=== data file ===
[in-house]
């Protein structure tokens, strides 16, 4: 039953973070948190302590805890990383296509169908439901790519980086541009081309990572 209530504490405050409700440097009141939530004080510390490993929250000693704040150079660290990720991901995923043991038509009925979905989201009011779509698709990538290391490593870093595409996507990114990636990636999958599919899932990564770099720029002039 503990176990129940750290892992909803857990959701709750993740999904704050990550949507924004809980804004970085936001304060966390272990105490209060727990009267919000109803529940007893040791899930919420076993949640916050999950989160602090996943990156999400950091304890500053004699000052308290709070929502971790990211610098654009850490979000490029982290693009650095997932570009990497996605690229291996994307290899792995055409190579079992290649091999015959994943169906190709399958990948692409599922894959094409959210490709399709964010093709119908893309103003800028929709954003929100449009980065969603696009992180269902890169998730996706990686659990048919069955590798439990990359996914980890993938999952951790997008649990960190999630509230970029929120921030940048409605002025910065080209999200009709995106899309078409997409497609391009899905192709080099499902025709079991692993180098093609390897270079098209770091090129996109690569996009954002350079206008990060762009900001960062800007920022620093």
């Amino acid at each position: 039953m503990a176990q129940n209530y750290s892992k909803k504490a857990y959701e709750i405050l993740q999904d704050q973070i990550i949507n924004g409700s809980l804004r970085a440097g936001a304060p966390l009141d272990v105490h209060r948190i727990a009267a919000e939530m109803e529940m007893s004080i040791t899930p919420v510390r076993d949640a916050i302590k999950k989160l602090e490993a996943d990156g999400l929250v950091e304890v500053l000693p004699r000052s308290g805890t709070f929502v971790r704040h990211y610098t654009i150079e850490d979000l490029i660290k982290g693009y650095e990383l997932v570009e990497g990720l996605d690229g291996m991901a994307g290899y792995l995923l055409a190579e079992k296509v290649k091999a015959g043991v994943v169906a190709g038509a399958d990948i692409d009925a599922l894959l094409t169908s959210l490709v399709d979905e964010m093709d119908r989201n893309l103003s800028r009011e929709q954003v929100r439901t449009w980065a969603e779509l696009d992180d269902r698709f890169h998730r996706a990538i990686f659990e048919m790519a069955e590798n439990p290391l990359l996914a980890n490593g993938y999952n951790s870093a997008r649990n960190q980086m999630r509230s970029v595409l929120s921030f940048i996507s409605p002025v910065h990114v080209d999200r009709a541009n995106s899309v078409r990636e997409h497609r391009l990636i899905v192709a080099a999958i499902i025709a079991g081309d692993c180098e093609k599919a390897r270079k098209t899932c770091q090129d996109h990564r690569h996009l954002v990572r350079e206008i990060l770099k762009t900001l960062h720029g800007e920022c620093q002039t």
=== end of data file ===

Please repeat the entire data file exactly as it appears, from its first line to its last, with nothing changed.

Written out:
[in-house]
């Protein structure tokens, strides 16, 4: 039953973070948190302590805890990383296509169908439901790519980086541009081309990572 209530504490405050409700440097009141939530004080510390490993929250000693704040150079660290990720991901995923043991038509009925979905989201009011779509698709990538290391490593870093595409996507990114990636990636999958599919899932990564770099720029002039 503990176990129940750290892992909803857990959701709750993740999904704050990550949507924004809980804004970085936001304060966390272990105490209060727990009267919000109803529940007893040791899930919420076993949640916050999950989160602090996943990156999400950091304890500053004699000052308290709070929502971790990211610098654009850490979000490029982290693009650095997932570009990497996605690229291996994307290899792995055409190579079992290649091999015959994943169906190709399958990948692409599922894959094409959210490709399709964010093709119908893309103003800028929709954003929100449009980065969603696009992180269902890169998730996706990686659990048919069955590798439990990359996914980890993938999952951790997008649990960190999630509230970029929120921030940048409605002025910065080209999200009709995106899309078409997409497609391009899905192709080099499902025709079991692993180098093609390897270079098209770091090129996109690569996009954002350079206008990060762009900001960062800007920022620093």
């Amino acid at each position: 039953m503990a176990q129940n209530y750290s892992k909803k504490a857990y959701e709750i405050l993740q999904d704050q973070i990550i949507n924004g409700s809980l804004r970085a440097g936001a304060p966390l009141d272990v105490h209060r948190i727990a009267a919000e939530m109803e529940m007893s004080i040791t899930p919420v510390r076993d949640a916050i302590k999950k989160l602090e490993a996943d990156g999400l929250v950091e304890v500053l000693p004699r000052s308290g805890t709070f929502v971790r704040h990211y610098t654009i150079e850490d979000l490029i660290k982290g693009y650095e990383l997932v570009e990497g990720l996605d690229g291996m991901a994307g290899y792995l995923l055409a190579e079992k296509v290649k091999a015959g043991v994943v169906a190709g038509a399958d990948i692409d009925a599922l894959l094409t169908s959210l490709v399709d979905e964010m093709d119908r989201n893309l103003s800028r009011e929709q954003v929100r439901t449009w980065a969603e779509l696009d992180d269902r698709f890169h998730r996706a990538i990686f659990e048919m790519a069955e590798n439990p290391l990359l996914a980890n490593g993938y999952n951790s870093a997008r649990n960190q980086m999630r509230s970029v595409l929120s921030f940048i996507s409605p002025v910065h990114v080209d999200r009709a541009n995106s899309v078409r990636e997409h497609r391009l990636i899905v192709a080099a999958i499902i025709a079991g081309d692993c180098e093609k599919a390897r270079k098209t899932c770091q090129d996109h990564r690569h996009l954002v990572r350079e206008i990060l770099k762009t900001l960062h720029g800007e920022c620093q002039t």